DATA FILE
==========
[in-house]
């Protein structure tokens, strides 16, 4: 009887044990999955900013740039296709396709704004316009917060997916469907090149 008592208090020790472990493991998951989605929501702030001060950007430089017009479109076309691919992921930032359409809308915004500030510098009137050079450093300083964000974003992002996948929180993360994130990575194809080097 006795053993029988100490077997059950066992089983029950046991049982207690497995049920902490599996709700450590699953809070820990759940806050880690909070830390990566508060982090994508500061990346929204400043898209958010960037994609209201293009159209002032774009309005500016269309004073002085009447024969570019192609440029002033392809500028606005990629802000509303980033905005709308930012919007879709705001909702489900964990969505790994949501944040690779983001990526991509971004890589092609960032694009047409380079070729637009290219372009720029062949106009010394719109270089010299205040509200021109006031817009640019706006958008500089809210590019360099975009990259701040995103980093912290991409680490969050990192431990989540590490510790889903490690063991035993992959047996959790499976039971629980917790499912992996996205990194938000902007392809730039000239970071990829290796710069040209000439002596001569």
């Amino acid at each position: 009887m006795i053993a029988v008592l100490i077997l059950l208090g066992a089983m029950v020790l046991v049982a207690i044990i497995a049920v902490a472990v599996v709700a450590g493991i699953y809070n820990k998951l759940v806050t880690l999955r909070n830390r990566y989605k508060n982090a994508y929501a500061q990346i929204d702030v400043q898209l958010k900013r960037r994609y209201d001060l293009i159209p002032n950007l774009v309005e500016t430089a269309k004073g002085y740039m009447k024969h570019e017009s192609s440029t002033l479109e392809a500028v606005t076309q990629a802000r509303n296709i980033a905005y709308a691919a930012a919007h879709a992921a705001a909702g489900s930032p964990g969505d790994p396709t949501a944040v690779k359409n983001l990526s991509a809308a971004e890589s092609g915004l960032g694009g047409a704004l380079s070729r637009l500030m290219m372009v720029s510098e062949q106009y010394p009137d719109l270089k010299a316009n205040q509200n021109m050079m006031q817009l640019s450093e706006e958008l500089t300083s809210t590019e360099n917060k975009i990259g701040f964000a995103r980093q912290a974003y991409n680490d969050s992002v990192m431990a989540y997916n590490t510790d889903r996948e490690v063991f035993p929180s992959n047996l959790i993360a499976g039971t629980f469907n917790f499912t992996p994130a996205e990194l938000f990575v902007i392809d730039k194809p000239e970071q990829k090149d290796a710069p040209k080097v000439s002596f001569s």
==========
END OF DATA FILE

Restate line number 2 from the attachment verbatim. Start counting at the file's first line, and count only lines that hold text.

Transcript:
């Protein structure tokens, strides 16, 4: 009887044990999955900013740039296709396709704004316009917060997916469907090149 008592208090020790472990493991998951989605929501702030001060950007430089017009479109076309691919992921930032359409809308915004500030510098009137050079450093300083964000974003992002996948929180993360994130990575194809080097 006795053993029988100490077997059950066992089983029950046991049982207690497995049920902490599996709700450590699953809070820990759940806050880690909070830390990566508060982090994508500061990346929204400043898209958010960037994609209201293009159209002032774009309005500016269309004073002085009447024969570019192609440029002033392809500028606005990629802000509303980033905005709308930012919007879709705001909702489900964990969505790994949501944040690779983001990526991509971004890589092609960032694009047409380079070729637009290219372009720029062949106009010394719109270089010299205040509200021109006031817009640019706006958008500089809210590019360099975009990259701040995103980093912290991409680490969050990192431990989540590490510790889903490690063991035993992959047996959790499976039971629980917790499912992996996205990194938000902007392809730039000239970071990829290796710069040209000439002596001569």